By Vince Angelo C. Ferreras
CRIME VOLUME nationwide decreased by 3.3% or 3,963 incidents to 115,539 in the first quarter compared with 119,502 in the first quarter of last year, according to the Philippine National Police (PNP).
PNP Spokesperson Col. Bernard M. Banac said the decrease can be attributed to the police’s campaign against illegal drugs.
“Ma-attribute natin ito sa intensified campaign on illegal drugs. Ayun pa rin talaga (We can attribute this to our intensified campaign on illegal drugs. it’s still that, really),” Mr. Banac said in an interview on Friday.
He added: “Because of the intensified campaign on illegal drugs, (the) effect (on) criminals is to stay away from committing crimes….Kapag under the influence of illegal drugs, may tendency talaga na gumawa ng krimen (there is a tendency to commit crime). Dahil na-reduce natin ‘yung paggamit ng droga (Because we have reduced the use of drugs) from the public, ‘yung commission of crime, bumaba din (the commission of crime also went down).”
Mr. Banac also pointed out, “Hindi maiwasan ng tao na mag-commit ng crime dahil gusto lang niya mag-survive, mabuhay, kumain.” (People cannot avoid committing crime in order to survive, live, and eat).
The PNP cited the decrease in index crimes to 16,235 this year, from 22,100 in the first quarter of 2018. Index crimes pertain to murder, homicide, physical injury, rape, and crimes against property (robbery, theft, carjacking, and cattle rusting).
Theft still registered the highest among index crimes with 5,039; followed by physical injury, 4,447; and robbery, 2,273.
Last February, the PNP recorded a total of 473,068 crimes in 2018. The figure was 9.13% lower compared with 520,641 crimes in 2017.
Sought for comment, Associated Labor Unions-Trade Union Congress of the Philippines spokesperson Alan A. Tanjusay said: “Poor people resort to drugs to sell and get income. Poor people also resort to drugs to seek pleasure and be callous in selling and using illegal drugs. Poor people turn to illegal drugs both to get income and pleasure because of rising unemployment in the country.”
Security analyst and former Federal Bureau of Investigation officer Stephen P. Cutler said in a phone message when sought for comment on Saturday: “Studies in other countries indicate that reducing drug use and addiction has a positive impact on other crimes. As drug demand is reduced so are the crimes that are committed to get the money needed to support addictions and drug use.”
University of Santo Tomas political science professor Marlon M. Villarin said: “President Duterte’s war on drugs may not be the ideal approach in curving/addressing criminality in our country but somehow capable of providing practical short term solutions, of you look at the data, most criminal cases filed/ reported to PNP concern street crimes and domestic violence and most of these cases involved drug addiction. Consistent with popular surveys and plain folks experiences, war on drugs provided a community a practical at accessible solutions to community threat.”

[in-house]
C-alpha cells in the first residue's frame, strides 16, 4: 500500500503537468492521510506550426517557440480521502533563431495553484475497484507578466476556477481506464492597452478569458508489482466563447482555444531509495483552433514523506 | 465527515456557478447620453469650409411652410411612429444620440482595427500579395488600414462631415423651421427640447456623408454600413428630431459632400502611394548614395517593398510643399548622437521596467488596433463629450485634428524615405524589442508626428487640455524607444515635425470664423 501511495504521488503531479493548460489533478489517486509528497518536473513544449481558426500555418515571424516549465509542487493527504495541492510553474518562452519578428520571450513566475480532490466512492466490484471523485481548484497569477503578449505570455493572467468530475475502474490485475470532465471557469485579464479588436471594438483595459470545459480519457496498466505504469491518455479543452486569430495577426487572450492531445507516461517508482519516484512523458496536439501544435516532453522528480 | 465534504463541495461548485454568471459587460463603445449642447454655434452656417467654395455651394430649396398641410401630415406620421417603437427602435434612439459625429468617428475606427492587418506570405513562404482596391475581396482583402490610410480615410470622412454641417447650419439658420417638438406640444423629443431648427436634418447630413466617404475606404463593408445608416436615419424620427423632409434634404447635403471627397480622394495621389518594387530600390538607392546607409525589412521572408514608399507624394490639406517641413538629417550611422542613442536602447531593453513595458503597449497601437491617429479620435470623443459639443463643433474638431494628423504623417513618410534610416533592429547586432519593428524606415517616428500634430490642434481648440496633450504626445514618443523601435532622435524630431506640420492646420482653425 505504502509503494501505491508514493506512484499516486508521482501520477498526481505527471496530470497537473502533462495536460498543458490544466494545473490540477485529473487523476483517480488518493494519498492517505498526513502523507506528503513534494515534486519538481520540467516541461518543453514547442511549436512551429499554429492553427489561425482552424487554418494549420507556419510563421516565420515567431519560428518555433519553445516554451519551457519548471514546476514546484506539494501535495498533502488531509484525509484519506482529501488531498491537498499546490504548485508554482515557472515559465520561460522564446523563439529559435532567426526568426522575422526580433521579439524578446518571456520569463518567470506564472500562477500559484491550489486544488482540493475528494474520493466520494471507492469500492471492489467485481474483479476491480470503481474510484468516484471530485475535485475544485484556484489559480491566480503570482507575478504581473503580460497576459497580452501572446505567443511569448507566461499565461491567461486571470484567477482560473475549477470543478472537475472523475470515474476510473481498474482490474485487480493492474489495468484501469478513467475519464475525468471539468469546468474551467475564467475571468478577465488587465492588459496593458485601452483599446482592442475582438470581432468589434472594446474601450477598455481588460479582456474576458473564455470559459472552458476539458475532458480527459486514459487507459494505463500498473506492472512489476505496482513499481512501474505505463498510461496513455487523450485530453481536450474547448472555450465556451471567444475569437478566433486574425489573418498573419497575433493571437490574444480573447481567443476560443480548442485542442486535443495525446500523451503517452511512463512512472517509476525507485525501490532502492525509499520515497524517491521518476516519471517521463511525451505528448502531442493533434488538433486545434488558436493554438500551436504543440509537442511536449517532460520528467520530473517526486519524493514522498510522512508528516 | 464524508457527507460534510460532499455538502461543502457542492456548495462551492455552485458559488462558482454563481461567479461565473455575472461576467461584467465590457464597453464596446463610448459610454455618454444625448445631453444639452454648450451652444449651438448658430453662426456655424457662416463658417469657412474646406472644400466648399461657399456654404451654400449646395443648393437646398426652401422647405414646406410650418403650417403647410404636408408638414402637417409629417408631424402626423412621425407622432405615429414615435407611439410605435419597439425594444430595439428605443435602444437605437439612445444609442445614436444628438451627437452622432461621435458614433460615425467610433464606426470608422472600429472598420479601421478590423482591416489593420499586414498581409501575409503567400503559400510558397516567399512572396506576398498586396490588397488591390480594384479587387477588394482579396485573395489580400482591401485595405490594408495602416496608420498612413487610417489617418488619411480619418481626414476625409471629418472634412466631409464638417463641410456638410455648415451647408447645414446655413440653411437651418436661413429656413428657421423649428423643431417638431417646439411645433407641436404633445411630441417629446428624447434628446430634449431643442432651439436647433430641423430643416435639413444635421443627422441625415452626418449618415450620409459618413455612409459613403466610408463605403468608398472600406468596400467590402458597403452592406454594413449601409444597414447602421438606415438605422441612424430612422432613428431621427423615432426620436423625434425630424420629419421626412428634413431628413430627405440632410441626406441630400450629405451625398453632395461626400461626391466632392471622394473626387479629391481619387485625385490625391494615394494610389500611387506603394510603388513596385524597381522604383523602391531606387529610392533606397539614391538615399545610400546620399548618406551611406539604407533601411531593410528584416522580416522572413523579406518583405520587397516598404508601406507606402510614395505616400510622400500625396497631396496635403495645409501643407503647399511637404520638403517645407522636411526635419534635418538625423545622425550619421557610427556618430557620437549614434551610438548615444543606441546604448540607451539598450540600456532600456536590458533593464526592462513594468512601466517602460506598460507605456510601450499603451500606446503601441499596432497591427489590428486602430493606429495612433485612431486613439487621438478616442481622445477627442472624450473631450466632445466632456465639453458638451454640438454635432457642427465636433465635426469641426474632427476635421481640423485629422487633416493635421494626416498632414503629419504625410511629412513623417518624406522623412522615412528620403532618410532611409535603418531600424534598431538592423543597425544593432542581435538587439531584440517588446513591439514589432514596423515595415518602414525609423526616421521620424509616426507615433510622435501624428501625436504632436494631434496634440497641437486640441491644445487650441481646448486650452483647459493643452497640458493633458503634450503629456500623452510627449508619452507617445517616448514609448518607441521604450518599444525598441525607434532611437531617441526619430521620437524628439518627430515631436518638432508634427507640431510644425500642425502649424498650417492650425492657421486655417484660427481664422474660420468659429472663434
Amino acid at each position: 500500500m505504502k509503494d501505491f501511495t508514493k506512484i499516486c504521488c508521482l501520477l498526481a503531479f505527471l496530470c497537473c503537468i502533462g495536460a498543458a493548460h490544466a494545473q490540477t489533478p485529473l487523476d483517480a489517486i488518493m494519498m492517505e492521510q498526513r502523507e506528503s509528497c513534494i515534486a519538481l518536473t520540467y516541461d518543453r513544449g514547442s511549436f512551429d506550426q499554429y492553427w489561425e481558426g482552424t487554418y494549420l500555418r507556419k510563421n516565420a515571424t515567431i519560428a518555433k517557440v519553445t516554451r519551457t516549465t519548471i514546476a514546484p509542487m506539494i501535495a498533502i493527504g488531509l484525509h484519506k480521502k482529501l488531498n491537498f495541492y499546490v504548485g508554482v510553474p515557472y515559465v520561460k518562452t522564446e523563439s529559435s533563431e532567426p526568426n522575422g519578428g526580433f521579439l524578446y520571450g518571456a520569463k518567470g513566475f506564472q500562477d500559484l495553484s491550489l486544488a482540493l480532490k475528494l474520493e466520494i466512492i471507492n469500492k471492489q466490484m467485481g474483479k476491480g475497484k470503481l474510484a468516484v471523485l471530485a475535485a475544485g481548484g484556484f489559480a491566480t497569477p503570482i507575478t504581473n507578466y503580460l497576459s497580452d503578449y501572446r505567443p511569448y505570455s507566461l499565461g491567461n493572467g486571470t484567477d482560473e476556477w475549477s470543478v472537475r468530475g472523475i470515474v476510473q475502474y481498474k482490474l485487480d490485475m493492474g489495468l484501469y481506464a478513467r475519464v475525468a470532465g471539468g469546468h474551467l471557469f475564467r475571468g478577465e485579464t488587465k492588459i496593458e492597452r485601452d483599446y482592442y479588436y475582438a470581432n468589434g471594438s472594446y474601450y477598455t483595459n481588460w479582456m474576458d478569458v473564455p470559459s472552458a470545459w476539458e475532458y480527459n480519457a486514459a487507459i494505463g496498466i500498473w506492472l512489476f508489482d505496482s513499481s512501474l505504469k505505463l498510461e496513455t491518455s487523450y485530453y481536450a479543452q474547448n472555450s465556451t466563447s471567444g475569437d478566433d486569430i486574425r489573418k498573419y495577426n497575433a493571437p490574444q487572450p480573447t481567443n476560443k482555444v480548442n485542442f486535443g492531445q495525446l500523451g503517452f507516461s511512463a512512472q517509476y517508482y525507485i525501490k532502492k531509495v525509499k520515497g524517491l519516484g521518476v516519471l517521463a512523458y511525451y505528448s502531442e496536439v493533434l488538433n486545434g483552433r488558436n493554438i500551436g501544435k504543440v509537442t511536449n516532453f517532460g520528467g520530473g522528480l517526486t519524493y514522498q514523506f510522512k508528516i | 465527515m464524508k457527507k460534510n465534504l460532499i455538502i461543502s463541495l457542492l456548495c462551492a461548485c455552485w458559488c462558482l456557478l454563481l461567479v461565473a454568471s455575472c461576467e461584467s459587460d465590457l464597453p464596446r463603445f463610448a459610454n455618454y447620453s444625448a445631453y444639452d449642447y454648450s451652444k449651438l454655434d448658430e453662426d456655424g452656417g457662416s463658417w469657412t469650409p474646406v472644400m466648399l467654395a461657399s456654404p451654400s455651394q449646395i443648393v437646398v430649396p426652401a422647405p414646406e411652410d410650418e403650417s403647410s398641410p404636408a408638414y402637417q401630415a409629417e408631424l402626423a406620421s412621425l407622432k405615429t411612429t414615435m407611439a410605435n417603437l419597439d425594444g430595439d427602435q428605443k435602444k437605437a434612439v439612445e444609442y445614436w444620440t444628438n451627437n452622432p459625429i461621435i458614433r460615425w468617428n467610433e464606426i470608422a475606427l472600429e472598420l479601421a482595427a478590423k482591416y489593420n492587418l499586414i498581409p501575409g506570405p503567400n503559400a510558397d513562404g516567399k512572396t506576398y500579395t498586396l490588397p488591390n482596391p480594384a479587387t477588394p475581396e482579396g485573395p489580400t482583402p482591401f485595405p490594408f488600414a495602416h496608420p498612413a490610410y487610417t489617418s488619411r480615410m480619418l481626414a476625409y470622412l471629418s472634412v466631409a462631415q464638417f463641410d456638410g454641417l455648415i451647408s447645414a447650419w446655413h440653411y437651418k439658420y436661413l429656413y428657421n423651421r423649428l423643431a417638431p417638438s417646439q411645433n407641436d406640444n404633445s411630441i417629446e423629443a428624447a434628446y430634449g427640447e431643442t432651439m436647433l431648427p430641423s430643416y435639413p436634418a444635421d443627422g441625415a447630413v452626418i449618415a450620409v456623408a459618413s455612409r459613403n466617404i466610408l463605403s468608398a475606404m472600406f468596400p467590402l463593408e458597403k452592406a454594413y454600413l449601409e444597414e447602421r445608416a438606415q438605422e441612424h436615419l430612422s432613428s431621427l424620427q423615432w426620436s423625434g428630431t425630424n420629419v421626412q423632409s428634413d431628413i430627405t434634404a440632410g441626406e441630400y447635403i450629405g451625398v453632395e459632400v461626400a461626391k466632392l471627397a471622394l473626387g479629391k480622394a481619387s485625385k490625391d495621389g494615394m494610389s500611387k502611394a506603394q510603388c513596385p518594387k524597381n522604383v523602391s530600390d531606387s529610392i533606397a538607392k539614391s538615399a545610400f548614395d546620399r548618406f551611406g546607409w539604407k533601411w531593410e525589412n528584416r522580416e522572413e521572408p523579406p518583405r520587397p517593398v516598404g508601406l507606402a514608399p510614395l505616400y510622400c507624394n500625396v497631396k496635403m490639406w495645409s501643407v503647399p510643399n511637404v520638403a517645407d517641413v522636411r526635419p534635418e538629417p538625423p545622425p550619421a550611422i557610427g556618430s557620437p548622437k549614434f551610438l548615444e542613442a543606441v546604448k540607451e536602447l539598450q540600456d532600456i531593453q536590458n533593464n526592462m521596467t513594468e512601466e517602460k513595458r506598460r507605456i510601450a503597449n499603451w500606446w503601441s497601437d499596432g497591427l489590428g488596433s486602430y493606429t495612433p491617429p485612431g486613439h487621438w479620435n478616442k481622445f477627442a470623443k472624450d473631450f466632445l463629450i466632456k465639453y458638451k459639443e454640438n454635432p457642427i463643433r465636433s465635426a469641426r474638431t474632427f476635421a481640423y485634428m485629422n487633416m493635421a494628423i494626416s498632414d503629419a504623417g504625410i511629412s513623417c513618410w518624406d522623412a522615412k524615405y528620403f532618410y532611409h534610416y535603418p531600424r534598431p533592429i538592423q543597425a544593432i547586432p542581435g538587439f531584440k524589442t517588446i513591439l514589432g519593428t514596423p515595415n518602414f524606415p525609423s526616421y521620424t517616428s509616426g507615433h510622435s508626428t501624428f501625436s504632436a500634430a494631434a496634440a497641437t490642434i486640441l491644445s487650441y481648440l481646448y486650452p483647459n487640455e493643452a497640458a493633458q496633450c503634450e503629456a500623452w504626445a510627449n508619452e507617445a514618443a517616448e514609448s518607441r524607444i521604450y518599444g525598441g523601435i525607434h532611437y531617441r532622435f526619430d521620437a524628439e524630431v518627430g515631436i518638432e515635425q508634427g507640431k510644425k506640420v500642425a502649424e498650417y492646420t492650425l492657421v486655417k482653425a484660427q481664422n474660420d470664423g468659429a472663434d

Mr. Cutler said the PNP should improve its computer statistics or COMPSTAT crime management tool: “The PNP is trying to follow the New York City Police model of “COMPSTAT” which is data driven planning and deployment of resources. That is wise, but needs deepening and expanding. In addition, PNP would greatly impact organized crime groups that are deeply involved in drug trafficking, human trafficking, child sexual exploitation, stolen vehicle trafficking and other such criminal acts by a strengthened and broadened use of computerized analysis of data. This is along the ideas used by businesses known as ‘big data analysis.’”
Mr. Villarin said: “They have to strengthen not only with their punitive approach to the war on drugs but also strengthen their preventive approach, with the help of the religious and other socio civic org they can do advocacy program that will educationally and socially cut significantly demand and supply of illegal drugs.”
He added, “War on drugs should not focus more on punitive alone but more importantly the preventive approach.”
Mr. Banac said that more equipment and training, including seminar on human rights, will improve PNP’s services: “We need more equipment to modernize our investigation capabilities and we will continue our training pagdating sa investigation and sa operations. Maging ‘yung training on human rights (As well as training on human rights). ‘Yung awareness namin sa mga police on respecting human rights, the value of life, protecting the rights of the public and the suspect lalo pa namin palalakasin to lessen ‘yung incidence ng pagkakamali.” (We will strengthen our awareness campaign to our policemen regarding respecting human rights, the value of life, protecting rights of the public and the suspect in order to avoid committing mistakes during operations).